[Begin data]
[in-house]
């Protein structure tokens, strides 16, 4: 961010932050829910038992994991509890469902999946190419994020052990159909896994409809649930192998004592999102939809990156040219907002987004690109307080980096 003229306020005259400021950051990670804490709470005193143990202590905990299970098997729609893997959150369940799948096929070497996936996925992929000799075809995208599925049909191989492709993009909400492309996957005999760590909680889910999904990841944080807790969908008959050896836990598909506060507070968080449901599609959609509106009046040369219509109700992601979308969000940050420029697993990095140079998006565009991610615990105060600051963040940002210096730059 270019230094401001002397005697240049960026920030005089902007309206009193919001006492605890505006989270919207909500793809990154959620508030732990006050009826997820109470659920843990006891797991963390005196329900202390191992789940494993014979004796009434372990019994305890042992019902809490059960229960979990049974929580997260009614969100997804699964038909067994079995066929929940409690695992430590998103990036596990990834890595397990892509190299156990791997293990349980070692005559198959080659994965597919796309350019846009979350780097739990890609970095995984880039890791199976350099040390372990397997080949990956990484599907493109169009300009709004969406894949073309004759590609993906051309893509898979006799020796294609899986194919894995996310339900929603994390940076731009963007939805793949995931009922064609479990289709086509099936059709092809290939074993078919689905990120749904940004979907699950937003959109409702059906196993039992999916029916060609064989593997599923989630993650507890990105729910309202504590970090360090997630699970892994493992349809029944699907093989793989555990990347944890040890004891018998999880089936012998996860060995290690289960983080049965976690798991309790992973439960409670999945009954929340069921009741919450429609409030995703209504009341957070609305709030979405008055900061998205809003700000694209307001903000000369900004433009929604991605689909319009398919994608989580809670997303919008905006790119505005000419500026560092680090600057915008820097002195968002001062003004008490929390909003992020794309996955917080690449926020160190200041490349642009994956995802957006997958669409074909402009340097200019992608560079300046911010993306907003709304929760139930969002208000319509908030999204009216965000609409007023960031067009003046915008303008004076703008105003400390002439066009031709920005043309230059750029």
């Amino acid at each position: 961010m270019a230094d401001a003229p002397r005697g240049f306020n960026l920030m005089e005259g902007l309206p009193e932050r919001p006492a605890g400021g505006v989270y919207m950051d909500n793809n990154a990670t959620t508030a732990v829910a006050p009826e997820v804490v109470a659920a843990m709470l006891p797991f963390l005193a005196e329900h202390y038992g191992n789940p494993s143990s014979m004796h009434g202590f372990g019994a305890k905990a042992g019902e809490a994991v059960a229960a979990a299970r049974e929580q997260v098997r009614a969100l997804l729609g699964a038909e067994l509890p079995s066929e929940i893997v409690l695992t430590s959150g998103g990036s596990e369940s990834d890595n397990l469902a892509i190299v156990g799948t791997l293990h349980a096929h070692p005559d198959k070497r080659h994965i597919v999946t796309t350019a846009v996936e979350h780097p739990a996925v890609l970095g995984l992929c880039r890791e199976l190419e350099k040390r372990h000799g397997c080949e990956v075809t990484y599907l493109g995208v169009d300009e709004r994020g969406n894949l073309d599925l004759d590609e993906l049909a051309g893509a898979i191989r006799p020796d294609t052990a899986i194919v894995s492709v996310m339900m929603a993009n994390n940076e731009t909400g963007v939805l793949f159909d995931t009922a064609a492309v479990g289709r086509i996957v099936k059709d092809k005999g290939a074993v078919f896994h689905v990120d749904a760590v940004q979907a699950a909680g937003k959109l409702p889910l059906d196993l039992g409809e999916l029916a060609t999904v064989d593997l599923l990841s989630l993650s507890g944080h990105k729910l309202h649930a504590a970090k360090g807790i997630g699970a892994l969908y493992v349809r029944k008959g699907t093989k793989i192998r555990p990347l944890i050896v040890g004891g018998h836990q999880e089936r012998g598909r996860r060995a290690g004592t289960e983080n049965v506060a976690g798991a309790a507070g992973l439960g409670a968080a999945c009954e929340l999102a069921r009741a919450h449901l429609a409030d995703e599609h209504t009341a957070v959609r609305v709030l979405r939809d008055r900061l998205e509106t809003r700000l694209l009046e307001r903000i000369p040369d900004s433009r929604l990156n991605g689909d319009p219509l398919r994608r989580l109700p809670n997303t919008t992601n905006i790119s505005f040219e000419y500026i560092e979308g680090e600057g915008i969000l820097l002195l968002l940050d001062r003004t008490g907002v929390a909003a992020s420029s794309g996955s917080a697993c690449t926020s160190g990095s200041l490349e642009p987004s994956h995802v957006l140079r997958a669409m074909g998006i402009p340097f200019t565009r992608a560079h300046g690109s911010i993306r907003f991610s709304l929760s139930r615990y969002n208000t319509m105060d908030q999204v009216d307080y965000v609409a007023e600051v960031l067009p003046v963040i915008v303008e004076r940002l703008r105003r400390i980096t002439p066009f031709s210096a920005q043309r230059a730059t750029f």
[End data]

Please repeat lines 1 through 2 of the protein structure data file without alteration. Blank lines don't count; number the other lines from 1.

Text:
[in-house]
């Protein structure tokens, strides 16, 4: 961010932050829910038992994991509890469902999946190419994020052990159909896994409809649930192998004592999102939809990156040219907002987004690109307080980096 003229306020005259400021950051990670804490709470005193143990202590905990299970098997729609893997959150369940799948096929070497996936996925992929000799075809995208599925049909191989492709993009909400492309996957005999760590909680889910999904990841944080807790969908008959050896836990598909506060507070968080449901599609959609509106009046040369219509109700992601979308969000940050420029697993990095140079998006565009991610615990105060600051963040940002210096730059 270019230094401001002397005697240049960026920030005089902007309206009193919001006492605890505006989270919207909500793809990154959620508030732990006050009826997820109470659920843990006891797991963390005196329900202390191992789940494993014979004796009434372990019994305890042992019902809490059960229960979990049974929580997260009614969100997804699964038909067994079995066929929940409690695992430590998103990036596990990834890595397990892509190299156990791997293990349980070692005559198959080659994965597919796309350019846009979350780097739990890609970095995984880039890791199976350099040390372990397997080949990956990484599907493109169009300009709004969406894949073309004759590609993906051309893509898979006799020796294609899986194919894995996310339900929603994390940076731009963007939805793949995931009922064609479990289709086509099936059709092809290939074993078919689905990120749904940004979907699950937003959109409702059906196993039992999916029916060609064989593997599923989630993650507890990105729910309202504590970090360090997630699970892994493992349809029944699907093989793989555990990347944890040890004891018998999880089936012998996860060995290690289960983080049965976690798991309790992973439960409670999945009954929340069921009741919450429609409030995703209504009341957070609305709030979405008055900061998205809003700000694209307001903000000369900004433009929604991605689909319009398919994608989580809670997303919008905006790119505005000419500026560092680090600057915008820097002195968002001062003004008490929390909003992020794309996955917080690449926020160190200041490349642009994956995802957006997958669409074909402009340097200019992608560079300046911010993306907003709304929760139930969002208000319509908030999204009216965000609409007023960031067009003046915008303008004076703008105003400390002439066009031709920005043309230059750029």